The intermediate animation class (ANIM235) at Kellogg Community College was given an assignment to determine whether an animation could be developed for use in a planetarium, with the result being a potential entry for the annual Grand Rapids Art Prize festival.
The planetarium in place at Battle Creek’s Kingman museum uses hardware identical to that currently in place at the Chaffee Planetarium inside of the Grand Rapids Public Museum. After making contact with the Battle Creek coordinator, the class was given its initial assignment. If the project can play in Battle Creek, it should work in Grand Rapids.
We initially did a collection of animation samples at different resolutions: (in pixels) 800x800, 1000x1000, 1200x1200. The use of a "square" shape could then be the basis for a circular design that would then fit the format of a planetarium dome.
After some research, we found that the suggested resolution from the manufacturers of the planetarium system (the Evans and Sutherland ‘Digistar 4' projection and computer device) was 1344x1200.
Ultimately, we used the three initial resolutions, then employed the fourth to complete the first test for the project.
As it was only a test, the animations created ran only 10-15 seconds, with the emphasis for the action to be in the center of the screen. The animations were completed in Flash, and then they were saved in *.fla format for archiving, and *.mov format for the projection test and for creating a DVD version.
The First Attempt - November 7, 2011
Upon arrival at the Kingman museum, we discovered that the planetarium coordinator was experienced in the specific system there, but did not have a lot of information about how the projection files were created. Nevertheless, we continued with running our test.
The *.mov files had to be loaded onto two separate computer drives, labeled GP1 and GP2. Audio for the project had to be on a third computer, labeled GP3. Audio files had to be in *.wav format only. As this was not the layout for our project, the initial test was projected in a silent version.
The limitation of the Macintosh network at KCC for *.mov format output from Flash quickly became apparent. The images did project, but the pixellation in the projection made for an unacceptable experience.
Upon further research with the manufacturer, the planetarium coordinator relayed to us that the *.mov files we created would not be acceptable for their hardware system, and that the files had to be in HD format for the images to be fully appreciated by the spectator.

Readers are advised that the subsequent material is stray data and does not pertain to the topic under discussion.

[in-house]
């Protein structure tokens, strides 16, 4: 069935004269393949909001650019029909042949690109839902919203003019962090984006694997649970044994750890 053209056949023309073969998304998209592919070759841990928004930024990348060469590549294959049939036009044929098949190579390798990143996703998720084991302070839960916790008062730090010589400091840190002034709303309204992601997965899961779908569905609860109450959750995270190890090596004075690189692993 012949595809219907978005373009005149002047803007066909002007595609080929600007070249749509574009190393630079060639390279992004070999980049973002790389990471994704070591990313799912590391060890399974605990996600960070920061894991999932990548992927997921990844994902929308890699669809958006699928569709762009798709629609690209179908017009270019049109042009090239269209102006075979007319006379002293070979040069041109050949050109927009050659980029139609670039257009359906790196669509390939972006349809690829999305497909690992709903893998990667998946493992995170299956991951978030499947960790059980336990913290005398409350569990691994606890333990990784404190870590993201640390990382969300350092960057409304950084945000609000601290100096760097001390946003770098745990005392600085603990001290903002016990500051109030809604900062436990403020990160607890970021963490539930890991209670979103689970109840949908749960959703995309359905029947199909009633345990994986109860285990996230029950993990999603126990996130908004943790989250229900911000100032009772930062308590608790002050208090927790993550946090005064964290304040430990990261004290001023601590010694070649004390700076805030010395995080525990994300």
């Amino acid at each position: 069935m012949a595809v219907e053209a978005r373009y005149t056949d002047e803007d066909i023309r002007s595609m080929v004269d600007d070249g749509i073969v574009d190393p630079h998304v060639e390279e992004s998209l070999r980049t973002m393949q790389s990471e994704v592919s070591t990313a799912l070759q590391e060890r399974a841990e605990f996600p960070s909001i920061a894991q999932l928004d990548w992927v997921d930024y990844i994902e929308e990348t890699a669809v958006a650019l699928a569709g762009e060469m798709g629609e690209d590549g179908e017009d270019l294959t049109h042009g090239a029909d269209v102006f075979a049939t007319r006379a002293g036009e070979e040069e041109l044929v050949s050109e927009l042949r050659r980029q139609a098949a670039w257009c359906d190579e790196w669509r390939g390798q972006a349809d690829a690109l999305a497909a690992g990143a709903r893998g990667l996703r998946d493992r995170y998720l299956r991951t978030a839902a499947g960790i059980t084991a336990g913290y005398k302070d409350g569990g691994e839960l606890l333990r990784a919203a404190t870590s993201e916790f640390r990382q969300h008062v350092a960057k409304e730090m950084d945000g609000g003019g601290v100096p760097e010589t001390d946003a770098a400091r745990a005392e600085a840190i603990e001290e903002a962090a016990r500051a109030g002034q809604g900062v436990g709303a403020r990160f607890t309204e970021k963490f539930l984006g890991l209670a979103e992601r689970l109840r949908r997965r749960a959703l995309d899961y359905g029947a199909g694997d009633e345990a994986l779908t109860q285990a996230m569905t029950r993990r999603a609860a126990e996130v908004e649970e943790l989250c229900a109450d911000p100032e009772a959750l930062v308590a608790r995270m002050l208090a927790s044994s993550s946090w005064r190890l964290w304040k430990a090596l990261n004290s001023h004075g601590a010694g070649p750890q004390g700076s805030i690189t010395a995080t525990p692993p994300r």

This meant that we would have to create the movies at the KCC lab in *.fla format, then take the raw Flash files to a different system that could then convert the images into HD.
Reworking the Files - the Process
The class then created a new series of short experiments, this time only using a resolution of 1344 x 1200 pixels. The image was further restricted to a circular area based on a 1200 pixel diameter. The sound being used, a public domain recording of "Flight of the Bumblebee" from 1920, was then mastered out as a *.wav file.
Two experiments were created to devise an HD format of the test.
The first took the *.fla files, for CS4 Flash, then rendered them as an uncompressed *.mov format using the Flash software on a different platform (a PC was used for this test). The one minute experiment took approximately 32 gigabytes of hard drive memory.
The second experiment took the raw *.fla files, again for CS4 Flash, and rendered them out as a series of sequential images using the Flash software.
These sequential images were then brought into another program for video editing, Sony Vegas, Version 9. Each image was brought into the software with approximately 2 frames for each, then exported silently as an HD format for Sony, a variety of mpeg4. Overall, using the sequential images as source material was more useful, since it eliminated the troublesome artifacts inherent in creating *.mov files from the Flash environment.
Second Experiment Result
The results for this second series of experiments is pending our being able to schedule another afternoon’s access to the Kingman museum’s planetarium. We expect this to be accomplished before the end of December, 2011. (in actuality, it will be on Monday, 5 December - watch this blog for further results)
The following DVD demonstration will show the animation sequences created for each experiment, based on the first and second attempts. These mp4 files are from the Vegas 9 software and were generated for this example; HD files were generated for the planetarium experiment.